Donated by Halla Linker Aguirre and California State University at Northridge, University Library in 2002
Television broadcast created by Hal Linker with his wife, Halla, and son, David. Footage was shot on the Island of Formosa (Taiwan). The broadcast begins in the interior of the island, with mountain views and scenes from a visit to the village of Ami, inhabited by island aborigines. A traditional aboriginal dance with traditional costumes is shown. Scenes from the capital city of Taipei are featured, including the old city gate, the only remainder of four original gates; the Supreme Court building; an old-style pagoda in Taipei Park; the National Science Hall; the National Historic Museum; a children's amusement park, including Chinese dragon boats, various rides, and a real jet plane that belonged to the Nationalist Air Force; the University of Taipei; and the exterior of Presidential Building, and a statue of Chiang Kai-shek dressed in traditional Chinese costume near it. The Longshan Temple (Temple of Dragon Hill) is featured, a Taoist temple built in 1738. Footage shot inside the temple includes food and incense offerings to the gods; the shrine of Matsu, goddess of the sea; and an old woman with bound feet, a remnant of the old Chinese practice of foot-binding. Artists spinning and painting porcelain in a porcelain factory are shown, as well artists making perforated vases. Scenes from a plane ride to Hualien, located near the northeast corner of the island, are shown. In Hualien, a statue of Sun Yat-sen in front of a government building is featured, as well as rice paddies outside of the city. The broadcast then shows a drive to Taroko Gorge, featuring a series of tunnels carved from solid marble. A marble factory is then shown, including scenes of marble cutting and polishing, and finished marble vases. The broadcast concludes with scenes of nightlife in Taipei. A traditional dance in a nightclub was filmed, featuring the "white snake lady" and the "blue snake lady," whose dance tells a story dating back to the Han Dynasty. A Chinese opera is also featured at the end of the broadcast.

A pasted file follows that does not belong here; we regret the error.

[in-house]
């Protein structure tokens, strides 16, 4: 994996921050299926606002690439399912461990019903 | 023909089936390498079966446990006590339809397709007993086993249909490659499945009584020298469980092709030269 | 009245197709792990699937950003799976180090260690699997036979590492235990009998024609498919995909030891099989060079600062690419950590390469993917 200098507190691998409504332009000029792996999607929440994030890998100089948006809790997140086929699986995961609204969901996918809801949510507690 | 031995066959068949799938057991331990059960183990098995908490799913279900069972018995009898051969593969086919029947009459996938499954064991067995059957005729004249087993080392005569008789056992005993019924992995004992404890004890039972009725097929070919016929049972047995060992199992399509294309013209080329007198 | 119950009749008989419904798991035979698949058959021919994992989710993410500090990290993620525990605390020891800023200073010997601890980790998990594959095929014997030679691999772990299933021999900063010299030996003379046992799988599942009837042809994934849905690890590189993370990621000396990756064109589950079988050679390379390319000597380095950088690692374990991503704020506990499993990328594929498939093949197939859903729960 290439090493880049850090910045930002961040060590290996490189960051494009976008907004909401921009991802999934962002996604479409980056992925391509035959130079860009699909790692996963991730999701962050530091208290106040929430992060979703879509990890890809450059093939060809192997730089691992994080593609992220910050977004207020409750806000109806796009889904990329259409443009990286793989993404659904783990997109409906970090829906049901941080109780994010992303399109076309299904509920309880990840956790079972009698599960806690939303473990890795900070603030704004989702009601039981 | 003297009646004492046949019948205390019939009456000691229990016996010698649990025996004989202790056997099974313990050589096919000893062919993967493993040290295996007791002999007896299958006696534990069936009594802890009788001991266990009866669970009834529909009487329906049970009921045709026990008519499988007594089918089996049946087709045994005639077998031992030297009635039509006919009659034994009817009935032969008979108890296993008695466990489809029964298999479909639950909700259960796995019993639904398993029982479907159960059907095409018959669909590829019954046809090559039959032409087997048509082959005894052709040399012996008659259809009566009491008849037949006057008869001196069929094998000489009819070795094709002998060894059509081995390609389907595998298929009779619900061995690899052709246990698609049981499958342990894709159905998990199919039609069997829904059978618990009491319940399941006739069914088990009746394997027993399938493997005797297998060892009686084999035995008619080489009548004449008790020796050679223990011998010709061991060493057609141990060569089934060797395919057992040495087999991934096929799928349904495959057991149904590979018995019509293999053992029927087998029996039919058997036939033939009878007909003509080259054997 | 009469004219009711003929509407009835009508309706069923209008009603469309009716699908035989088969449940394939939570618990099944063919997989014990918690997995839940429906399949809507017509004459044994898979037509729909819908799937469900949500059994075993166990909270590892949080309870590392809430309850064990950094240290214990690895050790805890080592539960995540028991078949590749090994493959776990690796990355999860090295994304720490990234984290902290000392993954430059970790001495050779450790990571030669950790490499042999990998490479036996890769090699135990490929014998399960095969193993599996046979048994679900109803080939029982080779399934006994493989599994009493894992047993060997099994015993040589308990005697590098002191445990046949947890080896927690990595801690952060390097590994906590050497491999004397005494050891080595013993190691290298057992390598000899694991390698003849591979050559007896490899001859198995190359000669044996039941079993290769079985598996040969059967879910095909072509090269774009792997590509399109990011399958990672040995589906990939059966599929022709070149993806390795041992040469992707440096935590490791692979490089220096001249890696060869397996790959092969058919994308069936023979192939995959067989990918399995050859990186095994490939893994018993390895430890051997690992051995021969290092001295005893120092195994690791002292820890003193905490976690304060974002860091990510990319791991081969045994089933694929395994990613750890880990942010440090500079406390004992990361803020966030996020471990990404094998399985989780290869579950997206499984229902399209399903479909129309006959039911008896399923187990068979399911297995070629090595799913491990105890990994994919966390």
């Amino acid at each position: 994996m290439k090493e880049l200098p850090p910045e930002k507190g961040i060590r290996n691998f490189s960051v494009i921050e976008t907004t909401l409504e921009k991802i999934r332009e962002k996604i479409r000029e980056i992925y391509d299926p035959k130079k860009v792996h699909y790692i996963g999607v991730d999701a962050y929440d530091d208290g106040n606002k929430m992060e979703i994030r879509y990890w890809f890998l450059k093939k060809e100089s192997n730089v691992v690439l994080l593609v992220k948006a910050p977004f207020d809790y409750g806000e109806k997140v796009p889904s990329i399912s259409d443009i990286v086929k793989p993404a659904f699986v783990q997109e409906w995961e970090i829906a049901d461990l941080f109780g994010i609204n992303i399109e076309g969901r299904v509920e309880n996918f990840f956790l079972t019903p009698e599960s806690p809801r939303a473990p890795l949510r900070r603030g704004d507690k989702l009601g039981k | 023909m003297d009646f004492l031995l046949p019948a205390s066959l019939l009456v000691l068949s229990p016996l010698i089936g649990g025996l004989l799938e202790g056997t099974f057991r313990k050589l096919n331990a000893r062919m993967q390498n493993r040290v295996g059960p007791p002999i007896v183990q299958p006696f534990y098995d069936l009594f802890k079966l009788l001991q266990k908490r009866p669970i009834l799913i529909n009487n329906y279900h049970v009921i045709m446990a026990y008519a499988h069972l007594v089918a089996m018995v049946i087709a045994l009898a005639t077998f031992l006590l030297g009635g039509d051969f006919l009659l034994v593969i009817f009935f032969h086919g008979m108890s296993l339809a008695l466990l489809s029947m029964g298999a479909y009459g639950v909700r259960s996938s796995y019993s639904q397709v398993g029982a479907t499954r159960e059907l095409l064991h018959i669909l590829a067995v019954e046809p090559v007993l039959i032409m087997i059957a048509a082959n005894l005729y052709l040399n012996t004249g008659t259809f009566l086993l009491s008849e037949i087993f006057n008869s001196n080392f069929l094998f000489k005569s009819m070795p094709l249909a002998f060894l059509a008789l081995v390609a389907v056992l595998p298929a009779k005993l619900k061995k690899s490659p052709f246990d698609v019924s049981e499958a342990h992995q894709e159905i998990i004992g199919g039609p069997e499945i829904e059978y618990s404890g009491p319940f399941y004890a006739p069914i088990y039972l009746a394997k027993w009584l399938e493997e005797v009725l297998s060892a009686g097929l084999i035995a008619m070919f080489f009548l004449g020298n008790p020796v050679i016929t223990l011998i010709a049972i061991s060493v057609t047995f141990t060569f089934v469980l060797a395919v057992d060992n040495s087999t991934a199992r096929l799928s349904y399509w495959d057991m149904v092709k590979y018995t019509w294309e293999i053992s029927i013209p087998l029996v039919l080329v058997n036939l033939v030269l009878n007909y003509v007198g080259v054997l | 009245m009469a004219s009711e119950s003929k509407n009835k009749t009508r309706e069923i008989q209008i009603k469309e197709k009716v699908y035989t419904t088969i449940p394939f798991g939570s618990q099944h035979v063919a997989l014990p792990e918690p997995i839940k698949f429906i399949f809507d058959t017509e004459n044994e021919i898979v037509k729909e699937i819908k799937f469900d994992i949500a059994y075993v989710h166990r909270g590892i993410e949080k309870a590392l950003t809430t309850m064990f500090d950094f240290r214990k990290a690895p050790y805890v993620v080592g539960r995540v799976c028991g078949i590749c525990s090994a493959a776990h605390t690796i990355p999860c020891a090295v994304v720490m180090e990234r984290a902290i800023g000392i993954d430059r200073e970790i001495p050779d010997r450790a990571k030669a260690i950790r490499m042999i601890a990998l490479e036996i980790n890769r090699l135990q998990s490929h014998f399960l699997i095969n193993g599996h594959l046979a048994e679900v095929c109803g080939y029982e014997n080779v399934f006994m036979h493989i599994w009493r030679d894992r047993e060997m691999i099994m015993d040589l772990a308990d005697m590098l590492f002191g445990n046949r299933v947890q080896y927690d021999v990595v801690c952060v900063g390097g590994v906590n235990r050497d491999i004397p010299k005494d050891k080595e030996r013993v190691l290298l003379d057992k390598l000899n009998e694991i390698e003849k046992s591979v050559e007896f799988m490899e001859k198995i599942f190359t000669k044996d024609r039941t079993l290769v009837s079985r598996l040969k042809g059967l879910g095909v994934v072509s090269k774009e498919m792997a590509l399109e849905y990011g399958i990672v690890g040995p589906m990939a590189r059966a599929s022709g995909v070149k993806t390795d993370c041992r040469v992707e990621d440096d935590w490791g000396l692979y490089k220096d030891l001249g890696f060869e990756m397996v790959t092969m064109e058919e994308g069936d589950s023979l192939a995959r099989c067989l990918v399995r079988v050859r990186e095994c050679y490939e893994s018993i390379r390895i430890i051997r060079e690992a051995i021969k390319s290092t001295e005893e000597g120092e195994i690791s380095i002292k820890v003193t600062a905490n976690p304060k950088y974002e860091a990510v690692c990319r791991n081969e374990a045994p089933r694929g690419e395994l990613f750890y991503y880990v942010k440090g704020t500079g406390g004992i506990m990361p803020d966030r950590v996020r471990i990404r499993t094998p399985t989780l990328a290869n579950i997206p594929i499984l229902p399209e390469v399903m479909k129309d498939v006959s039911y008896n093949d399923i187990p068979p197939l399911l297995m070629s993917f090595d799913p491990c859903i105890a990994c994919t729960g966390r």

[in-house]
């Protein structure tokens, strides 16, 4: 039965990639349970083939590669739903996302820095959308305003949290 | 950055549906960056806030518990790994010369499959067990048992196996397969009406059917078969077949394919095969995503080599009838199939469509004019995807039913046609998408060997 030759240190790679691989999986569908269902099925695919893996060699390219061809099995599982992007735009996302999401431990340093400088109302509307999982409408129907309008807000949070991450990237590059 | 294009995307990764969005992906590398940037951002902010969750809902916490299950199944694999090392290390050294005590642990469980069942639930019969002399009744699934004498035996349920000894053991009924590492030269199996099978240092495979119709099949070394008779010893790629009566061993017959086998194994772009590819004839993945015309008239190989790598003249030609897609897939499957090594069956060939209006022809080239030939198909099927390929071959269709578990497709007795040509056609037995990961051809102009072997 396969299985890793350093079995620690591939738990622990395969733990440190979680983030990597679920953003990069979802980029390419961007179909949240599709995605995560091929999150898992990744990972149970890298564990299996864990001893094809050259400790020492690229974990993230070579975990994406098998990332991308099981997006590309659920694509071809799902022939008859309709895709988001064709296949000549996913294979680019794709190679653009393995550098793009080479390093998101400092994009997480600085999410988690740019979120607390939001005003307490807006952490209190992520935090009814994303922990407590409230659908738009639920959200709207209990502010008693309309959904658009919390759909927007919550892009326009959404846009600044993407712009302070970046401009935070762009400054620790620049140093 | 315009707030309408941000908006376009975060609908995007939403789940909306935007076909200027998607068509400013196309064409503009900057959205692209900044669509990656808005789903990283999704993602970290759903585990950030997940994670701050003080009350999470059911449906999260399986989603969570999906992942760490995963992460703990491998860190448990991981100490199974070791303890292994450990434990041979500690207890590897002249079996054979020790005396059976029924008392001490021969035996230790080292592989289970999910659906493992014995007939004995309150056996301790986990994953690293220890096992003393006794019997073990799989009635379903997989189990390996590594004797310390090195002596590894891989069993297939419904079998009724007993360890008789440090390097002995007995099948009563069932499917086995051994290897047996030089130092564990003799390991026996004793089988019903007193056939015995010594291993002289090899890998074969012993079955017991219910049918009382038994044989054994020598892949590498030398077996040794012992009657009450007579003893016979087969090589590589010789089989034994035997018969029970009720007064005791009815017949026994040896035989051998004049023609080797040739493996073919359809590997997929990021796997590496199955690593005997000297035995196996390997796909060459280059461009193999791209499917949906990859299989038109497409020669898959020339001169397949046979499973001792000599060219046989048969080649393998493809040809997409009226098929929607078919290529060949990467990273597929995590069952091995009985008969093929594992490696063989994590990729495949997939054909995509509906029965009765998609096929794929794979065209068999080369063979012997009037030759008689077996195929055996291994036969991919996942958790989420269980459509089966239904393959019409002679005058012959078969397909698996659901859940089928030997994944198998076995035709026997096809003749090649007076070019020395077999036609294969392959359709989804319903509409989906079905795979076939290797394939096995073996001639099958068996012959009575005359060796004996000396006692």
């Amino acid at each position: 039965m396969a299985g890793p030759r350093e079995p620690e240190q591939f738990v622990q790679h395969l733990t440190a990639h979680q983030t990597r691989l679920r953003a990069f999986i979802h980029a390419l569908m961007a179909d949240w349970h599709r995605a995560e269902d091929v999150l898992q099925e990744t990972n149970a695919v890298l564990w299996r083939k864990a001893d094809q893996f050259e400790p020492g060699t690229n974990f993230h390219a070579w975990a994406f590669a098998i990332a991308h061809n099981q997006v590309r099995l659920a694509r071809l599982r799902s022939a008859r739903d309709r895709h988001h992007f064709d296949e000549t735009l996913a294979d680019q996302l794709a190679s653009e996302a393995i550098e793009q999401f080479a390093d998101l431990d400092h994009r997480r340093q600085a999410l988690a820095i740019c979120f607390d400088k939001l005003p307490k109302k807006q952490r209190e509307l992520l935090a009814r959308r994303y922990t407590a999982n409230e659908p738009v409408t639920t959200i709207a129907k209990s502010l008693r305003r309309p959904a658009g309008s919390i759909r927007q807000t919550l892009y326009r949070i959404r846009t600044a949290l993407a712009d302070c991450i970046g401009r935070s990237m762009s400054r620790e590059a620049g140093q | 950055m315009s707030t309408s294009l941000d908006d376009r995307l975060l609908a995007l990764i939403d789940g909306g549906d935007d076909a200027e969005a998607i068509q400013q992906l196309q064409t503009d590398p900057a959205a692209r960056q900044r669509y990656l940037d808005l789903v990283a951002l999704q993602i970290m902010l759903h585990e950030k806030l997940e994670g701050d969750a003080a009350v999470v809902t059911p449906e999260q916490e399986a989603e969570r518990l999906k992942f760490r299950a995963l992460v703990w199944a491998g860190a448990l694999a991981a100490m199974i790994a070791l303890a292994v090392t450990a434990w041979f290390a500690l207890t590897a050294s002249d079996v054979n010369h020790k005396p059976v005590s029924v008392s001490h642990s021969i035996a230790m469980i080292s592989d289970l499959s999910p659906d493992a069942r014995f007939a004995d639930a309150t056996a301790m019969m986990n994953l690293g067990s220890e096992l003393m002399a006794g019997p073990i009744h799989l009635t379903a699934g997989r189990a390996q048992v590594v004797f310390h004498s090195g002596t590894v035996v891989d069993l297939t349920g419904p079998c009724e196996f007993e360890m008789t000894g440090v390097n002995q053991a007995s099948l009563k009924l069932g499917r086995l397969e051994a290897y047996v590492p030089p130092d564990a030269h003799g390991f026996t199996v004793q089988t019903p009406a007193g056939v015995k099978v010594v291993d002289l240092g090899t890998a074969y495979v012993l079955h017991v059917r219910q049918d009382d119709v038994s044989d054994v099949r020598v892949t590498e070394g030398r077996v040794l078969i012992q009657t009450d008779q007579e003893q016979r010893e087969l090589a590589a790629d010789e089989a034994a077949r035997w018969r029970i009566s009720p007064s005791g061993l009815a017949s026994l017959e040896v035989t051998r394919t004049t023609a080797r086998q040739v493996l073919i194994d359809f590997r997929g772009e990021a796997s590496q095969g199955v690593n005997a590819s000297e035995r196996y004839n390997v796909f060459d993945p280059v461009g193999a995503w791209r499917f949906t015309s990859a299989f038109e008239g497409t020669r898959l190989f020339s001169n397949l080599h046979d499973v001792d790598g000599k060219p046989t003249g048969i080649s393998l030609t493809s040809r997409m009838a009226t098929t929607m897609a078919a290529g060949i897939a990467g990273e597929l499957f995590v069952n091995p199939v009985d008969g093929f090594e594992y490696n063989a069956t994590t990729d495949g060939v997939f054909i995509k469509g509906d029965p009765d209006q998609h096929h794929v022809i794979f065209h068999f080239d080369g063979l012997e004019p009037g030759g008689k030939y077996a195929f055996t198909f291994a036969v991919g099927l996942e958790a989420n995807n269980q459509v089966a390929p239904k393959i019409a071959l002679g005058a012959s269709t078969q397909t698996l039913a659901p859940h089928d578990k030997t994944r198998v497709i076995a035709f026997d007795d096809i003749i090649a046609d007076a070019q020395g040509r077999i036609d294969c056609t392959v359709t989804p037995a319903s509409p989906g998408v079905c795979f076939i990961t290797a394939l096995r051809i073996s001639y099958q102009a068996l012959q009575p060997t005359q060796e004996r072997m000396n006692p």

Courtesy of Halla Linker
Human Studies Film Archives Smithsonian Museum Support Center, Suitland, Maryland 20746